A sleeve 101 is rigidly secured with the lever 78 and extends through the aperture 102 in the lever 79. Lever 79 slides upon the sleeve 101 from its locked position as shown in FIGS. 9 and 10 to its released position as shown in FIG. 11. The eye bolt 97 extends through the sleeve 101 and through bracket 103. The bracket 103 as shown in FIG. 12 is rigidly secured to lever 78 and is bifurcated member with straps 104 and 105. Strap 105 includes a slot 106a and the strap 104 also includes an identical slot 106. Slots 106 and 106a slidably receive a pin 107 having apertures 107a. Cotter keys 113 and 114 and washers 115 and 116 retain the pin 107 in position when it extends through slots 106 and 106a and apertures 109a, 97a and 109b. The releasing and engaging lever 108 includes a camming surface 109 and locking surfaces 109c, the purposes of which are more fully explained hereinafter. Positioned on the eye bolt 97 is a washer 110. A first spring member 111 is positioned about the eye bolt 97 and to engage bracket 103 and washer 110 to bias the washer 110 against the camming surface 109. A second spring member 112 is positioned about the eye bolt 97 to engage the member 99 and the bracket 103. As will be apparent, the spring 112 acts against the member 99 to bias the lever 79 to the position as shown in FIG. 11. Spring 111 acts to move the lever 78 and 79 to their locking position as shown in FIGS. 9 and 10. The springs 111 and 112 have preselected force values to maintain the releasable locking means 95 in its position as shown in FIG. 9 when the releasing and engaging lever 108 is in its engaged setting and to allow release of the releasable locking means 95 when the lever 108 is moved to the releasing setting as shown in FIGS. 10 and 11. However, the releasable locking means will not allow release of the lever 79 from the lever 78 until patient support platform 54 is in its substantially horizontal rest position and there are no frictional forces being applied to the levers 78 and 79. This is achieved by carefully selecting the forces of the springs 111 and 112 as follows.
When the lever 108 is in its engaged setting as shown in FIG. 9 and the flat locking surface 109c forces the washer 110 against the spring 111, the spring 111 applies a greater force than does the spring 112. This acts to retain the levers 78 and 79 in engaged or the locked position as shown in FIG. 9. The flat locking surfaces 109c retains the lever 108 in its engaged position.
When it is desired to release the lever 78 and 79 so that the bed will remain in a horizontal position, the lever 108 is moved to the releasing setting as shown in FIGS. 10 and 11. In this case the camming surface 109 allows the washer 110 to be moved to the right as shown in FIGS. 10 and 11 to release some of the stored energy in the spring 111. In this position, the spring 112 applies a greater force than does the spring 111. However, the lever 79 is not released from the lever 78 due to the frictional forces between the contacting surfaces of the levers 78 and 79. The frictional forces occur from the weight of the patient support platform 54. Accordingly, the levers 78 and 79 will not be released from each other as shown in FIG. 11 until the patient support platform 54 reaches a substantially horizontal position and no force is being applied to the lever 78 by the lever 79. This always occurs when the patient support platform 54 is in its substantially horizontal position. Accordingly, the lever 109 may be released or engaged when the patient support platform is in any position but it will retain the levers 78 and 79 in their locked position as shown in FIG. 10 until the bed reaches a substantially horizontal position where the spring 112 will cause the lever 79 to pop out of the slot 96. Thereafter reciprocation of the lever 78 will no longer apply any force to the lever 79 since lever 78 and 79 are allowed to rotate relative to each other about pin member 97.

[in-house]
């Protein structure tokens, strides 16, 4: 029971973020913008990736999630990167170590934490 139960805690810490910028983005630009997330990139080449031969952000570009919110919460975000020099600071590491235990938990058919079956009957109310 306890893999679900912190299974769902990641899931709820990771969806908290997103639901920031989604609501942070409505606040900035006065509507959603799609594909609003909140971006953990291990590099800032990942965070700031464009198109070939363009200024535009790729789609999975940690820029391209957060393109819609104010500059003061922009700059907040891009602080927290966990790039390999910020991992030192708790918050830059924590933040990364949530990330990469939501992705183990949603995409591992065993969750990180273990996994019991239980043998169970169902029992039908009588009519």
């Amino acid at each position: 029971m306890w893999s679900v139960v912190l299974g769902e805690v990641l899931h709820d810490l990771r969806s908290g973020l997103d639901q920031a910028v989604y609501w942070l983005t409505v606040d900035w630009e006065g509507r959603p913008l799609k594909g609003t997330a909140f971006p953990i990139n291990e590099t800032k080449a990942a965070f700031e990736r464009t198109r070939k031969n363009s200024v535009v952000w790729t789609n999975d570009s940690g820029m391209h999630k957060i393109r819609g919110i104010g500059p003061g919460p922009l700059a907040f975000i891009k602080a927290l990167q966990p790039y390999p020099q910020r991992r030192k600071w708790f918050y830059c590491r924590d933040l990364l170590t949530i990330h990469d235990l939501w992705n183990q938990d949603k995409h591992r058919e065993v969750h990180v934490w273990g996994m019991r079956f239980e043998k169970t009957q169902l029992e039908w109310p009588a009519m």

When it is desired to reconnect the levers 78 and 79 to the locked position as shown in FIGS. 8, 9 and 10, the lever 108 is moved to its engaged setting as shown in FIG. 9. However, the lever 79 will not be positioned into the slot 96 until the levers 78 and 79 are properly aligned during the reciprocating stroke of the lever 78. Accordingly, the releasable locking means 95 can be set to automatically release the levers 78 and 79 and likewise automatically connect them at the horizontal position of the patient support platform when frictional forces are relieved. The operator can also relieve the friction force between the levers 78 and 79 and manually release or connect them at any position. Without the releasable locking means 95, it would be difficult to releasably connect the levers 78 and 79 and this generally would have to be done when the patient support platform 54 was in its substantially horizontal position. It should be understood that the lever 78 moves very slowly so this would require an attendant to wait until the levers 78 and 79 were properly aligned before they were released or reconnected. The releasable locking means 95 allows attendant to engage or disengage the lever 108 at any time so that the levers 78 and 79 will automatically be connected or disconnected as desired. A large amount of physical strength is not required to perform this task notwithstanding the great weight of the bed, particularly with the patient positioned thereon.
Although the invention has been described in conjunction with the foregoing specific embodiment, many alternatives, variations and modifications will be apparent to those of ordinary skill in the art. Those alternatives, variations and modifications are intended to fall within the spirit and scope of the appended claims.
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|U.S. Classification||5/611, 5/617, 601/24, 5/618, 5/616|
|International Classification||A61G7/012, A61G7/002, A61G7/008, A61G7/057|
|Cooperative Classification||A61G7/012, A61G7/0573, A61G7/008, A61G7/002|
|European Classification||A61G7/012, A61G7/002, A61G7/008|
|Dec 24, 1986||AS||Assignment|